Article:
Gov. Cuomo, AG James say the new federal policy unfairly targets New York residents
ALBANY – New York will sue the Trump administration over its ban on state residents applying for Global Entry and other expedited border-crossing programs, top state officials announced Friday.
The announcement from Gov. Andrew Cuomo and Attorney General Letitia James came a day after the U.S. Department of Homeland Security implemented its new policy for four of its Trusted Traveler Programs, which allow low-risk, vetted travelers to use expedited lanes when crossing border lines or re-entering the U.S.
The federal policy, which does not allow New York residents to enroll or re-enroll, came in response to New York's Green Light Law, which allows undocumented immigrants to apply for driver's licenses and blocks DMV data from federal immigration authorities.
At a press conference in Manhattan, Gov. Andrew Cuomo lambasted the DHS decision, calling it "extortion" and accusing the agency of carrying out President Donald Trump's political agenda.
More: Trump administration blocks New York drivers from Global Entry, traveler programs over immigration law
He argued the decision unfairly targets New York residents.
"We're going to sue the federal government," said Cuomo, a Democrat. "We're going to disclose this political intrusion into government, this ham-handed political tactic that once again hurts New Yorkers to make their political point."
Decision applies to four pre-clearance programs
The new federal policy applies to four border-crossing programs: Global Entry, for those entering the U.S. from international destinations; NEXUS, for those entering from Canada; SENTRI, for entries from Canada and Mexico; and FAST, for commercial truckers.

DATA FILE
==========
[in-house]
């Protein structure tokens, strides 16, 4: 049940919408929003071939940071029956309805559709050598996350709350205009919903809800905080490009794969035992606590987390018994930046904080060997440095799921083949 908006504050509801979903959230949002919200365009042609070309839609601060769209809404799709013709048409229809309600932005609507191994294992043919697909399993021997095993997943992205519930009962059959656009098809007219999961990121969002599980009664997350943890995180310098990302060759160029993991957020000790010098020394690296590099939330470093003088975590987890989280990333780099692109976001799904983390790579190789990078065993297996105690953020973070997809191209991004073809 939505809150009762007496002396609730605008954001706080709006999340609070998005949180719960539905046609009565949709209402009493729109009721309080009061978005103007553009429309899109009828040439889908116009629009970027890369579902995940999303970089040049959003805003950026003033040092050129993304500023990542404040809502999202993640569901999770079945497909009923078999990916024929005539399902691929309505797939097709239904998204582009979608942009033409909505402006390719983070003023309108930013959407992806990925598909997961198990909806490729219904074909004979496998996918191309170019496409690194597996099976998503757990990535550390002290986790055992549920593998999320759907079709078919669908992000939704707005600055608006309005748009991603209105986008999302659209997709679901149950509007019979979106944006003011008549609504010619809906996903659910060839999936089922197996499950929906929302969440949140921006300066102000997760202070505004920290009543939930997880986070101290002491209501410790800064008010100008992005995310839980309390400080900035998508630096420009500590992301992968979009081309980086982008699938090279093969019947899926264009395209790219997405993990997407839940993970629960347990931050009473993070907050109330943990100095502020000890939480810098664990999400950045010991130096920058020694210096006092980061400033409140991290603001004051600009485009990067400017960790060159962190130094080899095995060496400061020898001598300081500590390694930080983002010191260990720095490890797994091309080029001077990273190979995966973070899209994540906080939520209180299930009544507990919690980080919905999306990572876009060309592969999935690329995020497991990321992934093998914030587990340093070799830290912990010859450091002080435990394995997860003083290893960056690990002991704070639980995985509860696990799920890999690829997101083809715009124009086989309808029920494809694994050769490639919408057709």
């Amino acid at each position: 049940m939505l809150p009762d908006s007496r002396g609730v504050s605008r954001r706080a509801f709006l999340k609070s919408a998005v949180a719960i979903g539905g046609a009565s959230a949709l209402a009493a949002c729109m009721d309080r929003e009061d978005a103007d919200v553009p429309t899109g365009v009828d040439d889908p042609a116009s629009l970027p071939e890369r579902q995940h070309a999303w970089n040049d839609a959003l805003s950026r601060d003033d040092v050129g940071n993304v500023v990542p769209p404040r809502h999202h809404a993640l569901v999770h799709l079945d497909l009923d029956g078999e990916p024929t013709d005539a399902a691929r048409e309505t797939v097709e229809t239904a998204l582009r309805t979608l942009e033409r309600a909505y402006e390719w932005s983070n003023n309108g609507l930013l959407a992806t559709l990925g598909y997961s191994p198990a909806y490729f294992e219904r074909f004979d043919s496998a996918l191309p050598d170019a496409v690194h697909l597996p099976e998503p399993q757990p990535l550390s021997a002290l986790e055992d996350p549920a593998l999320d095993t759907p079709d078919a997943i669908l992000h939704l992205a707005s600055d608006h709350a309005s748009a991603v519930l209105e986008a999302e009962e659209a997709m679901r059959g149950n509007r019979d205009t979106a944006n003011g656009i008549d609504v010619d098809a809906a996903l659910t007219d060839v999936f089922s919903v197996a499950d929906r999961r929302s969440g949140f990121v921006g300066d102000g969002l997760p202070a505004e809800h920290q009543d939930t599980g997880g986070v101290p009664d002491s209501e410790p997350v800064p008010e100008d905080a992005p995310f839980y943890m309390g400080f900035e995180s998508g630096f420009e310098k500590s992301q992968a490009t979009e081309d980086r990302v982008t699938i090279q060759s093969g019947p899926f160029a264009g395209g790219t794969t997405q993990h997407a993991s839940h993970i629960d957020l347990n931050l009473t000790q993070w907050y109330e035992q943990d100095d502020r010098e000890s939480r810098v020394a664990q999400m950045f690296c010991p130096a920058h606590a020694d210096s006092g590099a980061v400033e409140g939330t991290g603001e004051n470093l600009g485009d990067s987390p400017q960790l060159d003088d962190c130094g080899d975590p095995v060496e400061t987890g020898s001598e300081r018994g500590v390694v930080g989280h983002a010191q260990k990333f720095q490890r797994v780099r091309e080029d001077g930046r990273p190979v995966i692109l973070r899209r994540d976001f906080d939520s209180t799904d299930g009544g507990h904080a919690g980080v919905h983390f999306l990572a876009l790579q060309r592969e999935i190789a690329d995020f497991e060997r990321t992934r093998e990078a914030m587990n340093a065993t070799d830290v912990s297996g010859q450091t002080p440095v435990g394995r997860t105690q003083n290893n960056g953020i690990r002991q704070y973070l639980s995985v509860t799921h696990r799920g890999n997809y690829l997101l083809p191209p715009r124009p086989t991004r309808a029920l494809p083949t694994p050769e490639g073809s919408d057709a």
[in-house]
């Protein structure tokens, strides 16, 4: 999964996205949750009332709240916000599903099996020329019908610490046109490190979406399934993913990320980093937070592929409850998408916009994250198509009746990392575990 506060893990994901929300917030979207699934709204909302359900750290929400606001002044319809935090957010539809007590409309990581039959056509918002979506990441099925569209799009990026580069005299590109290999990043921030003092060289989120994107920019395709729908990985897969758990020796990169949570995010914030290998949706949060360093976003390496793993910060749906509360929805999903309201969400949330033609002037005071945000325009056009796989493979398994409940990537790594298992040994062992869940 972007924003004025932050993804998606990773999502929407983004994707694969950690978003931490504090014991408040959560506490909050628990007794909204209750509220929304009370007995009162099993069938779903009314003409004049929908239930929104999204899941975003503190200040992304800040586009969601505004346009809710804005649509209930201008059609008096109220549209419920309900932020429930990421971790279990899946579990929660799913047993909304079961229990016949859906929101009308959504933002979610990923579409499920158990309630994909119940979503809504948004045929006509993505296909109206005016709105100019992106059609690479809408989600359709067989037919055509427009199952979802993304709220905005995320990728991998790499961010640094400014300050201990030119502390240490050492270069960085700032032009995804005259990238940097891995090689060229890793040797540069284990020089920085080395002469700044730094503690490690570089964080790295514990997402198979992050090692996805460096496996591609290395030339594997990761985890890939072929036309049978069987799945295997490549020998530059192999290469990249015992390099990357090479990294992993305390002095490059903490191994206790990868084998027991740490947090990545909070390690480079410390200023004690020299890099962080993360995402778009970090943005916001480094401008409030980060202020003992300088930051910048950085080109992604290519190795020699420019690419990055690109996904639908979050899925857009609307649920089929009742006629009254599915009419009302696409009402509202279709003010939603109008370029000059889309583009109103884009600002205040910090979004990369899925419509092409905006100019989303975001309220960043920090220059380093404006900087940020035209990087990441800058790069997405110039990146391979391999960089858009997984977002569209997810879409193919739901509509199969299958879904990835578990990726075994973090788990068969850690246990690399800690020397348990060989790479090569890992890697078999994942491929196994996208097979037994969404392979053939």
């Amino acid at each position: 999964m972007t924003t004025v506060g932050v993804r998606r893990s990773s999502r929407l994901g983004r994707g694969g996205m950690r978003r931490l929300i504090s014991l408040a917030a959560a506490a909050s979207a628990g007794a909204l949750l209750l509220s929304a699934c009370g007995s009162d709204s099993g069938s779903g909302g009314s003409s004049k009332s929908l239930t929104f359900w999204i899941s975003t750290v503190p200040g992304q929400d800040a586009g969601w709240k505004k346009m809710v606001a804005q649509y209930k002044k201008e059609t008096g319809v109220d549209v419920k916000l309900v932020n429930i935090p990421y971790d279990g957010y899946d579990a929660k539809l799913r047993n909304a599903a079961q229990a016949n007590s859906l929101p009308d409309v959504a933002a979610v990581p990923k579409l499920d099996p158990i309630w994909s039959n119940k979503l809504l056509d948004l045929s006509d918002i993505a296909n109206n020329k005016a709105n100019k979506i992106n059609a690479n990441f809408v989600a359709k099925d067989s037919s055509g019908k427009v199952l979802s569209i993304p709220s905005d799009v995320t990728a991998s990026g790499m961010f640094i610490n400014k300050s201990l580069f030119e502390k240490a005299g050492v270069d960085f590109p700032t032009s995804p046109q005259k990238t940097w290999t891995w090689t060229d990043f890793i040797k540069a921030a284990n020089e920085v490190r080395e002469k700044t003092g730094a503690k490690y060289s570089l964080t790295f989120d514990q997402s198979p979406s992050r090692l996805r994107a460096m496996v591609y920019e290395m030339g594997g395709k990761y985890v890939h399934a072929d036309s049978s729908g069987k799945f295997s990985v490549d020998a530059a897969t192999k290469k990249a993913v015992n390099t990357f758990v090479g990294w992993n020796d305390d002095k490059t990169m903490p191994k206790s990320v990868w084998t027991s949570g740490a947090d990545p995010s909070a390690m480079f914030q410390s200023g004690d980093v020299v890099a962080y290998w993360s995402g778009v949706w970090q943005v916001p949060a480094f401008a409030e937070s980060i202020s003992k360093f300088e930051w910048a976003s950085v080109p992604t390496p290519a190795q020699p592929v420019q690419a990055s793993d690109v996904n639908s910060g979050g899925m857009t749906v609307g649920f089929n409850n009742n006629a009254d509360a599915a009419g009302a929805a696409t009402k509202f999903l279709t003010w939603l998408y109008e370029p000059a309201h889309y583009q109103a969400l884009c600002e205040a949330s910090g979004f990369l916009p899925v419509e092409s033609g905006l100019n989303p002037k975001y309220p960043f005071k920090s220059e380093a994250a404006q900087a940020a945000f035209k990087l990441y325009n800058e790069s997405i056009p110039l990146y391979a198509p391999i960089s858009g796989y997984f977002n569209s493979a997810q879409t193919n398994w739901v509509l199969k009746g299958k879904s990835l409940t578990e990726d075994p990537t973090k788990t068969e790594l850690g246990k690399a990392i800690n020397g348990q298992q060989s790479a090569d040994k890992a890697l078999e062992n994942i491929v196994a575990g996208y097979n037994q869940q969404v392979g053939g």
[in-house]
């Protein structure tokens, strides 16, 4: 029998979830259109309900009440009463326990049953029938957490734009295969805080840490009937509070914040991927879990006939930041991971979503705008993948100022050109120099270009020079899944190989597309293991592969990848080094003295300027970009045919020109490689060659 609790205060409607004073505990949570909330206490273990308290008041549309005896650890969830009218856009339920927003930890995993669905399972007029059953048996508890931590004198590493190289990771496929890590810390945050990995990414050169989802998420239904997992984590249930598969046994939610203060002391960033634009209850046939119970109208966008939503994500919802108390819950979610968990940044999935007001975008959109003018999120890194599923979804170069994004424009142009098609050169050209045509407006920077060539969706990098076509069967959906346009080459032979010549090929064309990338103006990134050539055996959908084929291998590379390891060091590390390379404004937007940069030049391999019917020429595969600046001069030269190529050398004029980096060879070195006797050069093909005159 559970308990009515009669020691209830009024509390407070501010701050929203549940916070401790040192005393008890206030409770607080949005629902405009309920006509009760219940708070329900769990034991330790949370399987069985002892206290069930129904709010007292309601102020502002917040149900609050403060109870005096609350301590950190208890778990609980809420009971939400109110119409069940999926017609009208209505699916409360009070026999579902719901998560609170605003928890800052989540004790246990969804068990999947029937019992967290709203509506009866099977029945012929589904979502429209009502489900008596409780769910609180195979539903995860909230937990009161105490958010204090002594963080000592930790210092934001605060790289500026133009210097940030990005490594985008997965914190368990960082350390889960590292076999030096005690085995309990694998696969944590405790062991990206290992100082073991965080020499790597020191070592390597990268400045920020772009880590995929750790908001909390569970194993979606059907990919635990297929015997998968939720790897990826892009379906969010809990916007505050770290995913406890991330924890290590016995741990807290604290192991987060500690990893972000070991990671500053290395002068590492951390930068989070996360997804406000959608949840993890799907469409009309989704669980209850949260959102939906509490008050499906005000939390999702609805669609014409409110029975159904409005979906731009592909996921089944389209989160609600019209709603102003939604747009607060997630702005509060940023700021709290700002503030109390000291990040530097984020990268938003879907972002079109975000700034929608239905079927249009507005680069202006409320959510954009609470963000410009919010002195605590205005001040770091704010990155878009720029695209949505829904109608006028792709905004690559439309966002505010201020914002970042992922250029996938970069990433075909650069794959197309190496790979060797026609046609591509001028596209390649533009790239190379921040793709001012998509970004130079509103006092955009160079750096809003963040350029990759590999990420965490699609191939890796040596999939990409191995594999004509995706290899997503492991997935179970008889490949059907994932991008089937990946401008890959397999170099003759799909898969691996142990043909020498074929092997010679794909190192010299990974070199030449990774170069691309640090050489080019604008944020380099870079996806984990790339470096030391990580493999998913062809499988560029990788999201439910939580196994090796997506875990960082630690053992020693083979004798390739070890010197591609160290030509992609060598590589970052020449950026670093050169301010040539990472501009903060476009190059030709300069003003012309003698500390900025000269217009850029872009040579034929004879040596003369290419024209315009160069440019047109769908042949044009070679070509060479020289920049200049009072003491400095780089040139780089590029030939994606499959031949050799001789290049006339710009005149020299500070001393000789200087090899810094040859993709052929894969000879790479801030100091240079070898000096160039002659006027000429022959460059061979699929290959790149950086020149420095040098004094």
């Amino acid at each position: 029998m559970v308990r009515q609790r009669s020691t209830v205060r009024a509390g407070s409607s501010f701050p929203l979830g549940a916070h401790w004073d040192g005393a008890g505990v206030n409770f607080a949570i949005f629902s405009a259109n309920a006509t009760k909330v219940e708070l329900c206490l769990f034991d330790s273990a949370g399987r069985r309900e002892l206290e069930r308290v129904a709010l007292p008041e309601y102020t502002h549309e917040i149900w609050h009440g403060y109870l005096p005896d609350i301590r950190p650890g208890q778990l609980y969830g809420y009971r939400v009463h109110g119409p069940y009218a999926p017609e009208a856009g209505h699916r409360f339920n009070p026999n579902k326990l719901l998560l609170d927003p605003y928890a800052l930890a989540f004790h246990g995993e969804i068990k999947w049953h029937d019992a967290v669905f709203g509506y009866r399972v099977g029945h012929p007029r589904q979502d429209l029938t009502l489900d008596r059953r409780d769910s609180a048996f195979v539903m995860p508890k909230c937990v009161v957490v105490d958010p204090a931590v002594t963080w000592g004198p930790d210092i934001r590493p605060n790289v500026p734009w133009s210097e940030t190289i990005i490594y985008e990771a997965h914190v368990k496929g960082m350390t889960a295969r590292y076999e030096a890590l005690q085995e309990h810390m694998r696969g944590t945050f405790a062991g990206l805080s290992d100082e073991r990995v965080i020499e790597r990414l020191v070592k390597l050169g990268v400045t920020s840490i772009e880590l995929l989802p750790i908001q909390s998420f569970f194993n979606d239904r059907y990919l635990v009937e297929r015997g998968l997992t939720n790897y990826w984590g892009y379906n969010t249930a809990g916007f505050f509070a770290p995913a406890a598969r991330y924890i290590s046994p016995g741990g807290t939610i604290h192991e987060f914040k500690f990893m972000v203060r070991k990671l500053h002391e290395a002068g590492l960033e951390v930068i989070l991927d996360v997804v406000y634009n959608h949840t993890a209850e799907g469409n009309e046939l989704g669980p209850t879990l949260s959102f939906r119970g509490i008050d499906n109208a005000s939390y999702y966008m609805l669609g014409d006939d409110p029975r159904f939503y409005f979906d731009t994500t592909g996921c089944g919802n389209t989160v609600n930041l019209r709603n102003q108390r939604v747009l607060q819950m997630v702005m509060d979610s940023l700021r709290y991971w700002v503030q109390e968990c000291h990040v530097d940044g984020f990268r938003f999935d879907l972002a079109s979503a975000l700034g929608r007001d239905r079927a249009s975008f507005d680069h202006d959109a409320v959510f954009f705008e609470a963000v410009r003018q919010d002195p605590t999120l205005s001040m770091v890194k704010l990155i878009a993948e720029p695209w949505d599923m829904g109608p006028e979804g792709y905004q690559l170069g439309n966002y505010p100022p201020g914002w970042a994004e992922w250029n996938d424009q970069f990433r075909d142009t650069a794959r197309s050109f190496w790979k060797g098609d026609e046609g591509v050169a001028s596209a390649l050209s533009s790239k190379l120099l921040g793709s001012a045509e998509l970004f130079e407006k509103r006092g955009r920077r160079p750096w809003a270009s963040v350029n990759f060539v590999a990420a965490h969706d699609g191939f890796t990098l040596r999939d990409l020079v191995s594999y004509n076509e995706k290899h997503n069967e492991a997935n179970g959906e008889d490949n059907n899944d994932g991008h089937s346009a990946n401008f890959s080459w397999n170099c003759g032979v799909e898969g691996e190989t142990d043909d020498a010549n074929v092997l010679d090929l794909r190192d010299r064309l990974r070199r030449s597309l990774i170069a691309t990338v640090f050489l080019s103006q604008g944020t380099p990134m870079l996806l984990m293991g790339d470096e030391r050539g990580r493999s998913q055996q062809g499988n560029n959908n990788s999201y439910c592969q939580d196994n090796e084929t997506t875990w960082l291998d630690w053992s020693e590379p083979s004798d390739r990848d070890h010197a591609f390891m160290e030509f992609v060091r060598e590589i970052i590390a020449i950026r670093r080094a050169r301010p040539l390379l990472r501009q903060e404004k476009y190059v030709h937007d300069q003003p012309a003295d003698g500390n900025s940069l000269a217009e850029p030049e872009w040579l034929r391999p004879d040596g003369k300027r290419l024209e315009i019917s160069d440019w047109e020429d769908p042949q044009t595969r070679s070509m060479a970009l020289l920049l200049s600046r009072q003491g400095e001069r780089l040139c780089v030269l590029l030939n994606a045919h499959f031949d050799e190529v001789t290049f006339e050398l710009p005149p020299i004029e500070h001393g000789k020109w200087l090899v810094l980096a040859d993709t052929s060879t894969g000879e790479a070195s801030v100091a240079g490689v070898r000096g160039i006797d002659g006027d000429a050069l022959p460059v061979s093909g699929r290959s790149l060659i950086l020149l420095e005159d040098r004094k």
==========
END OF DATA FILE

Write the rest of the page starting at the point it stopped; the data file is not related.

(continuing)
It does not apply to TSA PreCheck in airports. Those who currently have membership in the affected programs will be able to continue to participate until their membership expires.
The decision is expected to affect about 175,000 New York residents whose memberships expire in 2020, according to DHS Acting Deputy Secretary Ken Cuccinelli.
Another 80,000 people who were in the midst of the months-long vetting process will have their applications denied, he said Thursday.
Trump has made immigration a major plank of his platform, repeatedly criticizing states and cities with "sanctuary" policies meant to shield undocumented immigrants from federal authorities.
Green Light Law expands driver's license eligibility
New York's Green Light Law, which took effect in December, allows undocumented immigrants to apply for a driver's license by using foreign-issued documents to prove their identity and age.
But the law also includes a measure that prevents the state Department of Motor Vehicles from turning over any data to federal immigration authorities like ICE and Community and Border Protection, which was meant to keep the agencies from mining the data to more easily track down those without legal immigration status.
When the law took effect, the DMV blocked ICE and Border Patrol from accessing its databases, which photos, vehicle-registration information and "some aspects of criminal history" that federal immigration agencies previously had access to for years, according to DHS.
Because DHS no longer has access, it can't adequately perform a background check for New York residents applying for the Trusted Traveler Programs, the agency claims.
"This law that New York has introduced has made our law-enforcement officers less safe on an individual basis," Cuccinelli said Thursday. "It has also made New York less safe."
Unfairly targeting New York?
Neither James nor Cuomo shed much light on their legal strategy, though both spoke of how the law specifically targets New York residents. The 14th Amendment requires equal protection under the law.
In a statement, James said the federal policy will "negatively impact travelers, workers, commerce, and our economy."
“This is political retribution, plain and simple, and while the president may want to punish New York for standing up to his xenophobic policies, we will not back down,” said James, a Democrat.
“We plan to take legal action and sue the Trump Administration for its unfair targeting of New York state residents."
New York GOP Chairman Nick Langworthy, a Trump supporter, said the blame rests with Cuomo and Democrats who supported the Green Light Law.
“This is an issue of safety and security, which Democrats have zero regard for anymore," Langworthy said in a statement. "Once again, Cuomo is on the side of law-breakers over citizen taxpayers."